Take the 2-minute tour ×
Server Fault is a question and answer site for professional system and network administrators. It's 100% free, no registration required.

Currently Mac user but will switch to ThinkPad soon, with Arch Linux, Debian or some BSD loaded on it.

Everything except T and SL series is out of the consideration for me. I am leaning towards T500. Wondering what are the experiences with those laptops regarding Linux and/or *BSD?

Any other laptop recommendations besides ThinkPads? Thanks.

share|improve this question

closed as not constructive by MDMarra, Greg Askew, Chris S, Iain, Ward Jan 1 '12 at 20:42

As it currently stands, this question is not a good fit for our Q&A format. We expect answers to be supported by facts, references, or expertise, but this question will likely solicit debate, arguments, polling, or extended discussion. If you feel that this question can be improved and possibly reopened, visit the help center for guidance.If this question can be reworded to fit the rules in the help center, please edit the question.

    
SL is an IdeaPad in disguise, don't buy it –  Hubert Kario Jan 1 '12 at 18:36

8 Answers 8

In my experience IBM hardware is pretty much universally supported by the Linux kernel. If your particularly worried, look around at the ThinkPads your interested in for what hardware is in them and see if their are drivers available for them. I'm willing to bet that not only are good drivers available but they will be compiled into whatever distributions kernel that you end up going with.

share|improve this answer

I have a Lenovo Thinkpad T61 (note: its Lenovo now, not IBM), and Gentoo runs perfectly on it. In my experience, all the hardware on it--even its oft-knocked Intel Wifi card--runs just fine on it. If you want to double check, just check the specific hardware, not the overall machine. The two key pieces of hardware to look out for:

  • Video card (nVidia seems to beat ATI, some integrated Intels have issues)
  • Wireless Card (Atheros [Thinkpad a/b/g/etc] is best, from what I've heard, although Intel works fine)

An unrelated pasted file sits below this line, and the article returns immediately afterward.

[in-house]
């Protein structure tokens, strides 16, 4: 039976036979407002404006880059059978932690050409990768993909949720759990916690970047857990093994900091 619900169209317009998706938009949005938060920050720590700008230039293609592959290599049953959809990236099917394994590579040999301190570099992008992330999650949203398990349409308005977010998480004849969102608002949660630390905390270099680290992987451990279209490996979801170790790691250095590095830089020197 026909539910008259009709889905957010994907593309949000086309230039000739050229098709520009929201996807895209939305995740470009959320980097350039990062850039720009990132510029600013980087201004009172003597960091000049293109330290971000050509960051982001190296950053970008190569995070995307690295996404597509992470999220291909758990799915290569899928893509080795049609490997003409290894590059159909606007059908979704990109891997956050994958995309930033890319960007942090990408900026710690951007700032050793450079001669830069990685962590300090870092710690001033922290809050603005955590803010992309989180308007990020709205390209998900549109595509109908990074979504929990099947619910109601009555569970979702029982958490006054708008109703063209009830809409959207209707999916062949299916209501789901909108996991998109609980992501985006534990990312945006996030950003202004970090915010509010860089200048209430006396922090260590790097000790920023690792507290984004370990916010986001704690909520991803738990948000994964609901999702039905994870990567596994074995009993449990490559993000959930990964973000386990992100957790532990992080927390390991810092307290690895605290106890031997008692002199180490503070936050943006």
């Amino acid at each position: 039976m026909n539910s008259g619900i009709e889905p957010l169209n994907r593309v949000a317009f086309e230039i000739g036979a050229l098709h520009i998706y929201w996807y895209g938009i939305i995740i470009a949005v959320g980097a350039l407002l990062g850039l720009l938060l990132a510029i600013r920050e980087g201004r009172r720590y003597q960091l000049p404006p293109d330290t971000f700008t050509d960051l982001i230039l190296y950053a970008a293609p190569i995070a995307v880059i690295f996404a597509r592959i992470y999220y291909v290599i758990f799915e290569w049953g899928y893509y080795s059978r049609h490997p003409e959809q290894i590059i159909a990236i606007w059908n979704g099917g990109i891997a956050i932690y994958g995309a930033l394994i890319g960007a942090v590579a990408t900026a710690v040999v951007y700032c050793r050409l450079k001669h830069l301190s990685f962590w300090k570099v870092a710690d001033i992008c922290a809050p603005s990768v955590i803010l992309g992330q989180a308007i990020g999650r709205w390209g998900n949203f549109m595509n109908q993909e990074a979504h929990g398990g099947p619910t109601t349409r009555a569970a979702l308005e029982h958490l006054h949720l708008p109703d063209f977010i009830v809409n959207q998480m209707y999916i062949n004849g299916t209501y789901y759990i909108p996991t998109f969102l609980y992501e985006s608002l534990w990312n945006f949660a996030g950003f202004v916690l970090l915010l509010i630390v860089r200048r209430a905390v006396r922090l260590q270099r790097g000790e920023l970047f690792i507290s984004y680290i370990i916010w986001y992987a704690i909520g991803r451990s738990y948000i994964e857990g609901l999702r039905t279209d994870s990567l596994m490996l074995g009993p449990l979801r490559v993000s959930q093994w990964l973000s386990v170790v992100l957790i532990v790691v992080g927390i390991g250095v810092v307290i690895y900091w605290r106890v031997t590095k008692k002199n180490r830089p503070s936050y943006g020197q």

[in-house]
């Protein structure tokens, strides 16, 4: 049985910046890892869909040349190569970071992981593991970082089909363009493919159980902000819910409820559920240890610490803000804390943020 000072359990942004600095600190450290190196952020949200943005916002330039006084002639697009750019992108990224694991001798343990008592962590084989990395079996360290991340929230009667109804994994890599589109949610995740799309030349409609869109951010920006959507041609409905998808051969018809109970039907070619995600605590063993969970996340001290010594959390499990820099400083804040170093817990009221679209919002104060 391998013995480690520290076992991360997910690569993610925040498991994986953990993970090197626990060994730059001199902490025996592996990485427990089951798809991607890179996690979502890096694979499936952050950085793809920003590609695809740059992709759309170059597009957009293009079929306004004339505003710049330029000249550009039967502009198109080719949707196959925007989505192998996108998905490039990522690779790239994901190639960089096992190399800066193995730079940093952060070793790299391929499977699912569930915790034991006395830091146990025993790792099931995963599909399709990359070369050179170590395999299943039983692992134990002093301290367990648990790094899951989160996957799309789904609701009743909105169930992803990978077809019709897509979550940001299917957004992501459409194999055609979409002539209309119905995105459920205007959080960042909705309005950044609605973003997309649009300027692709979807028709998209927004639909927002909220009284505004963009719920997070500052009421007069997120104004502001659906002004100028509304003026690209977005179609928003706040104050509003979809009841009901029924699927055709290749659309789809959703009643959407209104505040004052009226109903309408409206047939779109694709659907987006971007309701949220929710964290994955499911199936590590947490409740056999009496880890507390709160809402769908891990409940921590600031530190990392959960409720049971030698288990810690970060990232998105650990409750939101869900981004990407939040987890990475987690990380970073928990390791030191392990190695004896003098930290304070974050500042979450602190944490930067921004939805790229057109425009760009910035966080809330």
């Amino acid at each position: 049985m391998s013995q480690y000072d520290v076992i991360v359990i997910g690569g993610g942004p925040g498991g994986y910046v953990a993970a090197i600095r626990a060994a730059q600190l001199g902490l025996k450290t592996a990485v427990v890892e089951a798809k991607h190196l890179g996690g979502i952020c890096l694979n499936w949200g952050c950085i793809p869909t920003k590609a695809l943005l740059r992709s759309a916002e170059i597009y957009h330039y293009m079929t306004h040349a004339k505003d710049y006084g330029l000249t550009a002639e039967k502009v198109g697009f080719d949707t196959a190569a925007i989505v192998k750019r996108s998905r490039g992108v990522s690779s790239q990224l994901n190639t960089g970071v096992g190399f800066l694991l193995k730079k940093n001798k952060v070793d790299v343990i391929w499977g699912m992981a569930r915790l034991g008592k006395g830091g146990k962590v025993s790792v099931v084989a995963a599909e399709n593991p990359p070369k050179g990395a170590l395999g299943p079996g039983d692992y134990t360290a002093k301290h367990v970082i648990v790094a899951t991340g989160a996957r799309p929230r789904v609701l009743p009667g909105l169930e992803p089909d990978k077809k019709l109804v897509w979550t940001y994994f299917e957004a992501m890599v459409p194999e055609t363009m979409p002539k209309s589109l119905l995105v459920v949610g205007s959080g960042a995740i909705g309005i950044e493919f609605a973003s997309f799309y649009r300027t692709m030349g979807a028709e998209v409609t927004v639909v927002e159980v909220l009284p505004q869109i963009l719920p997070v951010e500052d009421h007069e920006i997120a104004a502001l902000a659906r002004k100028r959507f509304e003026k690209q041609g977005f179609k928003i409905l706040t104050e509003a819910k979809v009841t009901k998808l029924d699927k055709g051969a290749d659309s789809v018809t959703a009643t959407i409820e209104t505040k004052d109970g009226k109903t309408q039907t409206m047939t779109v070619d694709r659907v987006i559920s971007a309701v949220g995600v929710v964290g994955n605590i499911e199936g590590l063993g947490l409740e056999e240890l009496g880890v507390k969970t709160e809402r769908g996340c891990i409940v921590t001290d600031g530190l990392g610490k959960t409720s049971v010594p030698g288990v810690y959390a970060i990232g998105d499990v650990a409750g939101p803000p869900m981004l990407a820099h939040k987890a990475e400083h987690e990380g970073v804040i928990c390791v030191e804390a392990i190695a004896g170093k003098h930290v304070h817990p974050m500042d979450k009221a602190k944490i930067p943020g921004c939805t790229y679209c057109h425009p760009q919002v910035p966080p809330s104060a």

Ubuntu and RedHat support the above out of the box, although you will be prompted to install the "restricted" nVidia drivers on Ubuntu.

The rest of the hardware is pretty much standard, although things such as the fingerprint reader, UltraNav scrolling (using the trackpoint to scroll), and volume keys may not work out of the box, but all of these have well-documented instructions on Thinkwiki.

share|improve this answer
1  
If you can get a Thinkpad with Nvidia graphics, do it. I have had many problems with the ATI graphics under Linux. –  pcapademic May 28 '09 at 22:27

I have had very good luck running Suse, OpenBSD, and CentOS on my T40 machine. I have recently loaded a T500 with CentOS and have had no issues with it thus far

share|improve this answer

A lot of OpenBSD developers use ThinkPads. So support is quite good in OpenBSD.

share|improve this answer

My experience with ThinkPads has also been good (albeit, my hardware is much older). I've used CentOS with a 760XL and have put Linux onto other older systems as well.

Best recommendation I can give is to use Google to search out other's experiences with the specific model; also use sites like TuxMobil and Linux-Laptop.net. TuxMobil covers non-Linux environments as well; Linux-Laptop.net does not.

Also, Linux is much more likely to support all of the hardware and to work out of the box. This is not due to any fault of BSD, but to the popularity of Linux, including manufacturers that help support Linux.

Even so, FreeBSd will work on many laptops, and OpenBSD has better support for wireless than any other distribution out there (possibly including Linux).

Also, if you have limited memory in the laptop, use a Linux distribution that uses a lightweight desktop (such as XFCE, Fluxbox, IceWM, or WindowMaker). Switching to FreeBSD will also help: the BSD environments are smaller than Linux generally. Stay away from OpenSolaris if memory is tight or if the system is unsupported: again, not because OpenSolaris is bad, but because it doesn't have the popularity, the drivers, and so on - and is just plain larger than the others.

One more thing: when done, document what you did and how and what your experiences were - and post it to the Internet for people to learn from your experiences.

share|improve this answer

Check out ThinkWiki; it has SOOO much information on thinkpads and good configurations, etc. And I'd personally suggest a T-series thinkpad, just cause a bunch of my friends (and myself) have them, and Linux works incredibly well with them (after a bit of tuning, of course).

share|improve this answer

I have everything except infrared working out of the box with T41/OpenSUSE.

share|improve this answer

I've been running Debian testing/sid on a T60 for a good while now, very happily.

share|improve this answer

Not the answer you're looking for? Browse other questions tagged or ask your own question.